Council hears concerns over plans for new PSA drop site

Pulaski logoBy MIKE WILLIAMS

The Patriot


Plans for a new large item drop site on the former Red Carpet Inn property outside the Town of Pulaski prompted a county businessman to speak out Tuesday night at a meeting of Pulaski Town Council.

Dublin attorney Mike Barbour addressed council on the planned Public Service Authority drop site near Exit 94 off I-81 and just outside the town limits.

“I found it extremely odd, frankly to consider locating a drop site on land adjacent to an interstate interchange,” Barbour began.

Barbour said he is well aware of all the communities, including Pulaski, that were effectively bypassed by the interstate and “how critical these exit interchanges are.”

“All of the towns and communities along the 325-mile length of I-81 think the land around interchanges is extremely valuable – as a gateway to the town in this instance – while other communities see it as very valuable as primary economic development area,” Barbour told council.

“I was very surprised that there was a plan to locate a drop site at Exit 94,” he noted.

Barbour said a letter he had sent earlier to the Pulaski County Public Service Authority Board expressed his three concerns about the plan.

One, he said, was location.

“Not just at the interchange, but my location concern has to do with the current zoning there, has to do with the residential zoning directly across Old Route 100 from the proposed site and other matters as well,” he said.

Barbour said he also has a concern about the need for the drop site.

Saying he was aware of the recent change in garbage service in the town, Barbour said he found it odd the PSA would want to add another drop site within a mile or two of a customer base it no longer has.

Lastly, he said, is his concern over the cost.

“I haven’t seen any plans for the proposed drop site, any estimates of cost including for environmental abatement, taking the building down, paving, fencing, a significant potential issue with stormwater management at that site. It is elevated above the residential properties across Old Route 100. I don’t see where any of that has been calculated or even considered.

“But that’s really not your all’s problem actually,” Barbour stated.

He then read the final paragraph of his letter to the PSA board, which he said was actually a suggestion.

“Would it not be possible for your board to reach out to the Pulaski Town Council to explore the possibility that county PSA customers can use the town’s new drop site,” Barbour asked.

Praising the town’s drop site behind the sheriff’s  office as “very nice, very attractive,” Barbour said there is precedent for such an arrangement. Dublin residents, he noted, are not PSA customers, but have permission to use PSA drop sites.

Such an arrangement in Pulaski, he said, would “certainly entail far less expense than the PSA operating its own drop site at Exit 94.”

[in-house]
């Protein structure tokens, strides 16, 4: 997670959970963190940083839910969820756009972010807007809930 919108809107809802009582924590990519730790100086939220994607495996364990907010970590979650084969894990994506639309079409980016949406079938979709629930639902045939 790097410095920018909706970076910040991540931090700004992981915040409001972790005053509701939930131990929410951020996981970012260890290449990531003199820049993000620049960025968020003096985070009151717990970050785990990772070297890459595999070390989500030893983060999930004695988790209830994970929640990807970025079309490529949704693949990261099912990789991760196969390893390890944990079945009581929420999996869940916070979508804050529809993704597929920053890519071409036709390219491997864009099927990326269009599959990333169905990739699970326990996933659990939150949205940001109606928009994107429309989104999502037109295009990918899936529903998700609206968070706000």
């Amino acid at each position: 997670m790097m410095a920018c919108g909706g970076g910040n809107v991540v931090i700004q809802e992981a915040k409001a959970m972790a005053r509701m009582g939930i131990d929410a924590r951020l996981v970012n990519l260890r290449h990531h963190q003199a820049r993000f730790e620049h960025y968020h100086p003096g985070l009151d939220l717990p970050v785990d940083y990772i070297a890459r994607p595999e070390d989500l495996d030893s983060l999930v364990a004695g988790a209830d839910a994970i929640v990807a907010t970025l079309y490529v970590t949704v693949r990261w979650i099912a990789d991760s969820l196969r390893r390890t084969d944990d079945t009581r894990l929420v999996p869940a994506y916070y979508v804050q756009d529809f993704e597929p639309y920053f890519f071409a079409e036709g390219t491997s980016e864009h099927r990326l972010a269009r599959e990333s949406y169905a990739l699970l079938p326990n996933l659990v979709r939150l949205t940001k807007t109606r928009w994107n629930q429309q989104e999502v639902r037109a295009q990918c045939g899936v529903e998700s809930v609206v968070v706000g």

He said that arrangement would also save the town money by sharing expenses with the PSA, and further would serve as “a positive example of cooperation among government entities in Pulaski County.”

Barbour encouraged council to reach out to the PSA on the issue, noting he had also in his letter encouraged the PSA to do the same.

Members of council did not comment on Barbour’s presentation.

It’s not likely either side will reach out to the other on the drop site issue, considering the way the two sides parted company late last year.

The town notified the PSA early in 2022 that it planned to stop collecting PSA garbage payments from town citizens as it had since 2002.

The town blamed the move on town staff fielding questions “all the time” from the PSA’s town customers about garbage service, holiday collection, etc.

Burcham, last February, stated citizens “have grown increasingly vocal about not getting responses from the PSA and they call us because they pay us for garbage.

“It’s created a workload for the staff in addition to billing – answering and responding to those questions. We think we need to be held responsible for what we are responsible for, and garbage is not one of those decisions. We just think it is a better situation if they are responsible for the bill collection,” Burcham added.

She added then that the 5 percent ($42,000) rebate the town earned from the collection agreement with the PSA “does not begin to cover the number of hours that staff take trying to respond to questions regarding trash collection, the PSA holiday schedule, complaints over no return calls, in addition to being blamed for increases over which we have no control.”

Both PSA Director Jared Linkous and Nancy Burchett, Vice Chairman of the PSA Board of Directors, addressed council and asked it to reconsider the decision to terminate the agreement between the town and PSA.

Burchett told council that when the PSA board received word of the town’s decision to cancel the agreement, the board and staff were not aware of any issues mentioned in the town’s letter.

“So, we w2ould like to have an opportunity to address those and hopefully resolve those issues,” Burchett said.

Linkous warned of negative impacts for the town and PSA if the agreement was terminated.

“At the end of the day, it is going to be negative impacts to PSA, to town customers, through rate increases and reduced service and we fill like there will be negative impacts for town staff receiving complaints from folks who aren’t getting trash picked up for non-payment. The town won’t get $42,000 for billing service. It really feels like a lose-lose for everyone involved,” he said.